ANAHEIM, Calif. – Ignore the score and know that Francisco Liriano was money Saturday night, deserving of a much better fate than the one that befell him. At this point, it’s hard to imagine him not getting the two remaining starts the Toronto Blue Jays have yet to allocate.
The issue in a 6-1 Los Angeles Angels victory, one that’s all too familiar, is that another mediocre any-pitch at any-time righty shut down their offence. The Blue Jays defence didn’t have a very good night either, with three errors and a wild pitch leading to five add-on runs that pushed the game out of reach.
Still, Ricky Nolasco throwing six shutout innings is something that actually happened. The right-hander had a 4.94 ERA coming in but navigated around a bunch of traffic, with the Blue Jays going 0-for-7 with runners in scoring position against him.
By the time they broke through in the eighth, it was way, way too late.
"We didn’t play a good enough game, obviously, to win," said manager John Gibbons. "We had some chances, we couldn’t get that big hit to drive in some runs. A couple of base-running mistakes and we had trouble catching the ball on a couple instances. I thought Liriano was good, really good. For the most part, he held them in check. They bled him a little bit there in the sixth inning but overall he did a nice job."
The offence, on the other hand, did not, creating innings but not seeing them to fruition. The Blue Jays went 1-for-12 overall with runners in scoring position as their two-game win streak came to end, but the loss didn’t cost them in the wild-card standings, as they’re still tied for the top spot with the Baltimore Orioles, 5-2 losers to the Tampa Bay Rays. The Detroit Tigers and Seattle both remain three games back after losses, with the Houston Astros tying them at 78-70 with a 2-1 win over the Mariners.
"Being my first time around it, it does make it a little tougher because we understand every single pitch, every single inning, every single game, they count a lot," Devon Travis, who had three hits but also made a base-running blunder, said of the challenge in handling September’s emotional swings. "So it makes it a little bit tougher for sure."
Liriano certainly pitched well enough for the Blue Jays to keep pace, allowing four runs, two earned, on six hits and two walks over six innings. He generated 12 groundball outs with a two-seamer that moved all over the place and surrendered very little hard contact, a strong follow-up to his 6.1 innings of two-run ball Monday against the Rays.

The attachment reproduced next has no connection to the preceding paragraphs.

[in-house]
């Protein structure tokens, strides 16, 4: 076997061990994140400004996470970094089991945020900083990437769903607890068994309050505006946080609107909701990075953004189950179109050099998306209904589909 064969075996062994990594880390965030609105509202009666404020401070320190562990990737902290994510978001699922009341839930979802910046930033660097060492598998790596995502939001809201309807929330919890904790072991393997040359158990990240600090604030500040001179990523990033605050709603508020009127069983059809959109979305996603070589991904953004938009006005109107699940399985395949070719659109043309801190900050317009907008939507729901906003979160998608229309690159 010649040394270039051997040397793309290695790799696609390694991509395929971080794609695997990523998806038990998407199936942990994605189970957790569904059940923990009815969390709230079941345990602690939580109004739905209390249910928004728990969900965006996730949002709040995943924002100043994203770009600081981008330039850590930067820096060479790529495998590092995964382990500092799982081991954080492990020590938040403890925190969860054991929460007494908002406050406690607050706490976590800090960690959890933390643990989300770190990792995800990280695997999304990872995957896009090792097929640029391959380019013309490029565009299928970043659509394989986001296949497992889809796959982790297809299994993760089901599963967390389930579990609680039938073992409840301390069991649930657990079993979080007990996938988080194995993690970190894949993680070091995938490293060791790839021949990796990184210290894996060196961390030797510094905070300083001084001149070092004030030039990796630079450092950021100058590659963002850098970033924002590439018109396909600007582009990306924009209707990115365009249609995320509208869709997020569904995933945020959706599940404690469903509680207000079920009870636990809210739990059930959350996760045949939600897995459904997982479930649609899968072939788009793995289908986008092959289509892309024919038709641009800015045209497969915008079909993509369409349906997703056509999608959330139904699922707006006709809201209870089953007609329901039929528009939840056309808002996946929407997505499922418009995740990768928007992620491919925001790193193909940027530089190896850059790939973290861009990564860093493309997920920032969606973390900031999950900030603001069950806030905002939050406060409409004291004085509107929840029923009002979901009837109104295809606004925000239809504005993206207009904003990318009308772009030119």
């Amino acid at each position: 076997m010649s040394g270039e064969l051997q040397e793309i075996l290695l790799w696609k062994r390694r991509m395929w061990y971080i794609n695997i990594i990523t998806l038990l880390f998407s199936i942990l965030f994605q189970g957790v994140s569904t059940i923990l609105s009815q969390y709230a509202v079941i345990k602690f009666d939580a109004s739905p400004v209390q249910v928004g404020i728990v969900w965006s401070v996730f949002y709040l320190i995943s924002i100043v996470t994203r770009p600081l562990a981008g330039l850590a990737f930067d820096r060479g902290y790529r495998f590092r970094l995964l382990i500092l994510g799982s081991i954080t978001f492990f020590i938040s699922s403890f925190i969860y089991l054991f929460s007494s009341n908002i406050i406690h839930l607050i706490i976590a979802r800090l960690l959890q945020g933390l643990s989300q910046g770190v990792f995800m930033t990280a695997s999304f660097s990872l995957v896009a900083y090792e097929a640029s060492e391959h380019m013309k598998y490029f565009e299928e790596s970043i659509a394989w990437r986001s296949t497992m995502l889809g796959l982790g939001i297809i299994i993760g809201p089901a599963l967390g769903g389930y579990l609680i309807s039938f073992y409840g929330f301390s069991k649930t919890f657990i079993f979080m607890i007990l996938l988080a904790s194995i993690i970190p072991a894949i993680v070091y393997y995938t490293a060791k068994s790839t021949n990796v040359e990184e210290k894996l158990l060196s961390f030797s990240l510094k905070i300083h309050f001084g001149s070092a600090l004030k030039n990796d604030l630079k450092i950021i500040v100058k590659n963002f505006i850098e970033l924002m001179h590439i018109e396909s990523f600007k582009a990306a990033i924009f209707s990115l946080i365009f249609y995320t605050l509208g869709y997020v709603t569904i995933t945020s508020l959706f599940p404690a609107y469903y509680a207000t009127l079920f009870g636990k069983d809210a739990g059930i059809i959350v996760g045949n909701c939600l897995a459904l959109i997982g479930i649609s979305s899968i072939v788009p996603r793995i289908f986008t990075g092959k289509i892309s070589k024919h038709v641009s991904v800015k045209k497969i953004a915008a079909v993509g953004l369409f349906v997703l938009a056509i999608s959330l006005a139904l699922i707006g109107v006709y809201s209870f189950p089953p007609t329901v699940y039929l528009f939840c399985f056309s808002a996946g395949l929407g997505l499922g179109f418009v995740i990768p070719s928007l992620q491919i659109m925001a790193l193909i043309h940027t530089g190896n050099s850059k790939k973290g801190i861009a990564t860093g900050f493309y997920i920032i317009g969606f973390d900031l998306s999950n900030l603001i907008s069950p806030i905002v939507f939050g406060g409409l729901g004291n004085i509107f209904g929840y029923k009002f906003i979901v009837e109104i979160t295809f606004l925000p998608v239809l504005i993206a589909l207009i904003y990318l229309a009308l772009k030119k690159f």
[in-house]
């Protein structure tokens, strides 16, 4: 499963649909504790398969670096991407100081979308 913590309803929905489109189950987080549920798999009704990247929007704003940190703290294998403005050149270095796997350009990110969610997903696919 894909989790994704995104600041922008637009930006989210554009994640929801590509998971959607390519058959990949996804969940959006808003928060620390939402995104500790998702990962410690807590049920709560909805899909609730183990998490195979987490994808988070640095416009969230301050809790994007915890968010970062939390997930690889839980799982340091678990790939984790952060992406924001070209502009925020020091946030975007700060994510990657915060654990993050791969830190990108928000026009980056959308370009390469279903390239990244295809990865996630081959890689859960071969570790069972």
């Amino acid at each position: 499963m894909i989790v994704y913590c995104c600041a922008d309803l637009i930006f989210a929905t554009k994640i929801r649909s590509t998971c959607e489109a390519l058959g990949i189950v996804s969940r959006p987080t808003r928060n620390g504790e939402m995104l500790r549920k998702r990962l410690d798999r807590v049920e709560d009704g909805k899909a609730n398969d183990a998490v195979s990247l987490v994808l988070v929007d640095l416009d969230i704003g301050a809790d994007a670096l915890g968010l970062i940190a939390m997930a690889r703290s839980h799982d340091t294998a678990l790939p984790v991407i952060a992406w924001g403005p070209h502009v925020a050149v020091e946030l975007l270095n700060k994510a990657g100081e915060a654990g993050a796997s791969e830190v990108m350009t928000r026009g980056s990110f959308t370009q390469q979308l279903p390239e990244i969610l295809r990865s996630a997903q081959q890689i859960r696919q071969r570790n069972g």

"Really he has everything working right now," said Gibbons. "He has a good fastball. He doesn’t throw anything straight. He’s throwing a nice changeup and he’s got his slider. Against a predominantly right-handed hitting team, he pitched good enough to win, we just couldn’t score."
Albert Pujols opened the scoring in the second by fishing out a slider down in the zone and sending it over the wall in left for his 30th homer, joining Hank Aaron, Barry Bonds and Alex Rodriguez as the only players to reach the plateau 14 times.
The remaining runs the Blue Jays surrendered were preventable.
In the fourth, Andrelton Simmons led off with a walk, advanced two bases on a wild pitch and scored on Shane Robinson’s RBI single. Liriano then picked off Robinson who had taken off for second but Justin Smoak hesitated on the throw to second, allowing the runner to slide in safely.
"It was frustrating a little bit," Liriano, in comments interpreted by Josue Peley, said of the Robinson single. "I thought I did a good job, I threw a pitch high and away a little bit, the guy put a good swing on it."
Smoak’s inability to get Robinson at second didn’t cost the Blue Jays, but his error on a Mike Trout chopper in the sixth did, as Kole Calhoun eventually came around to score on a Jefry Marte groundout that would have been the third out. Simmons followed with an RBI single that made it 4-0 before Liriano struck out Carlos Perez to close out his outing.
"It was a difficult game, I just tried to keep the team in the game and I think I did pretty well," said Liriano, adding later: "I have a good rhythm going on, I have good communication with (Russell Martin) and I’m making sure to follow the flow of the game. Everything is working pretty well for me."
By that point the Blue Jays had squandered multiple chances to open things up.
In the second, Martin led off with a single, promptly stole second base but was stranded there. The next inning Travis and Donaldson reached to open the inning but again the Blue Jays came up empty. Travis led off the fifth with a double but was thrown out at third trying to advance on Donaldson’s grounder to short, squelching another potential rally.
"That sucked," said Travis. "I was trying to err on the aggressive side, that’s something I did also, probably about a week ago, obviously it was the wrong decision, and it wasn’t too good."
Said Gibbons: "I’d be very surprised if it happens again to him. Really, the play is right in front of you and you have to remember too, who are the guys going to be at the plate anyway. You don’t want to make an out there. Nobody tries harder or feels worse than he does. But he’ll learn from that, I would definitely bet."
Even the eighth, when the Blue Jays finally put a run up on the board, was messy, as Edwin Encarnacion and Jose Bautista went back to tag on Troy Tulowitzki’s smash off the right-field wall, with Bautista barely making it to second ahead of Calhoun’s throw. A Melvin Upton Jr., sacrifice fly was all they managed there.
Liriano’s performance aside, it all made for a forgettable night, one the Blue Jays are fortunate didn’t hurt them as badly as it might have. Sunday’s series finale and another chance to make up ground looms, before a pivotal run of 13 games against direct competitors for the post-season begins.